Well, even though still much of the data are dated -- i.e., pre-U.S. shutdown -- enough of what we track is sufficiently current to deliver the lowest score (-50) for our proprietary macro index since the heart of the Great Financial Crisis of 2008 (back-tested). Our lowest-ever (back-tested) score came during the Tech Bubble Recession of 2001.
PWA Macro Index since inception:
Here are select PWA Index scores (including back tests) plotted along the S&P 500 Index from 1997 to current (see red circles):
click to enlarge...
So, given the respective ~50% and 57% stock market draw downs of the past two recessions, like I said in the opening paragraph to this week's message:
"Considering even the best case GDP projections going forward, the notion that stocks have already priced in the economic reality to come is, in my opinion, the definition of faulty. If the market doesn’t leg down to, at a minimum, the recent lows over the next few days/weeks, I suspect we’ll see it when the data that will truly reflect current conditions begin to hit late-April, early-May."Here's a small sampling of the latest (red-shaded areas denote past recessions): click each insert below to enlarge...
Chemical Activity Index:
Heavy Truck Sales
No question that the current recession will produce our lowest-ever score. I.e., every one of the remaining green and yellow areas below, as well as a fair portion of the red, represent data points that have yet to be updated for March:
With regard to "a fair portion of the red" above occurring before the virus outbreak, the weakness we were already seeing was indeed reflected in this morning's jobs report, as the huge -700,000 number was 7 times expectations that were based on the fact that the survey encompassed the pre-U.S. shutdown first part of the month, as well as the fact that today's report revised the numbers for January and February lower by 57,000.
While the stock market closed a bit lower today, we certainly didn't see the sort of rout that one would bet such an historic jobs number would provoke. Leaving many analysts to declare -- in conflict with my self-quote above -- that it was already priced in.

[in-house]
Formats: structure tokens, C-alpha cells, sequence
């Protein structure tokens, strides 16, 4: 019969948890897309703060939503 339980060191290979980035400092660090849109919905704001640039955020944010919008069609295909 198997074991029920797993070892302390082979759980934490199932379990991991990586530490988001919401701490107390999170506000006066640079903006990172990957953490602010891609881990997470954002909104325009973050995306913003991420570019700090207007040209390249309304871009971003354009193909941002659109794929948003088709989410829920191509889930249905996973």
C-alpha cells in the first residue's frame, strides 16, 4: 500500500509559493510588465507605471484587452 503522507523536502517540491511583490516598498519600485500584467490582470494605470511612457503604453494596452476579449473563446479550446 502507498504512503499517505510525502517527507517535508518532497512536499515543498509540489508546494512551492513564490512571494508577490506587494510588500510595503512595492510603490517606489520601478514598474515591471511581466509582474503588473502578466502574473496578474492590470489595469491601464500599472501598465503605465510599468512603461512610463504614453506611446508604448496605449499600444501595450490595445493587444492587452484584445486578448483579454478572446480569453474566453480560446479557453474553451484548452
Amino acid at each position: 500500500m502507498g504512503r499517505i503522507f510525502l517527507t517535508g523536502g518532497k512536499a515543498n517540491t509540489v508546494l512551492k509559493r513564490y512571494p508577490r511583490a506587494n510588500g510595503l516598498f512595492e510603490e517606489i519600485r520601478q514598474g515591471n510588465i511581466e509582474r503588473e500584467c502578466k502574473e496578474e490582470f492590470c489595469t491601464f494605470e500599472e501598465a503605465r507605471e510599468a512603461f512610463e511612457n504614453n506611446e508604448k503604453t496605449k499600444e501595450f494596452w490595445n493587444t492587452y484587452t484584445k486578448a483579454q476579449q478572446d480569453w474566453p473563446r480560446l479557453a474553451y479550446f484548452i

Well, if that's the case it presumes that "the market" anticipates three things:
1. That this will all be over relatively soon.
2. That the massive monetary and fiscal stimulus will keep the markets buoyed in the meantime.
3. That when it's over we'll experience a classic V-shaped recovery.
Well, there's much optimism in each of those assumptions. The first of course remains to be seen. The second indeed conflicts with the history of major economic contractions, although they are applying historic levels of stimulus. The third presumes much about the human psyche on the other side of what is an historically harrowing experience.
So, I sympathize if you're skeptical...
As for the state of credit markets, take a look at the color of our financial stress index, also coming in at an historic low (I'll spare you the accompanying charts):
By the way, the KC Fed Index has yet to be released for March. If you need more convincing that credit markets are historically stressed, I featured some additional indicators that we track daily in yesterday's Charts of the Day.
I know, a lot of "historic" stuff going on here. But rest assured, we'll be analyzing, assessing and addressing every bit of it as things unfold, and acting accordingly within client portfolios.
Please take care, and have a nice, safe, quiet weekend!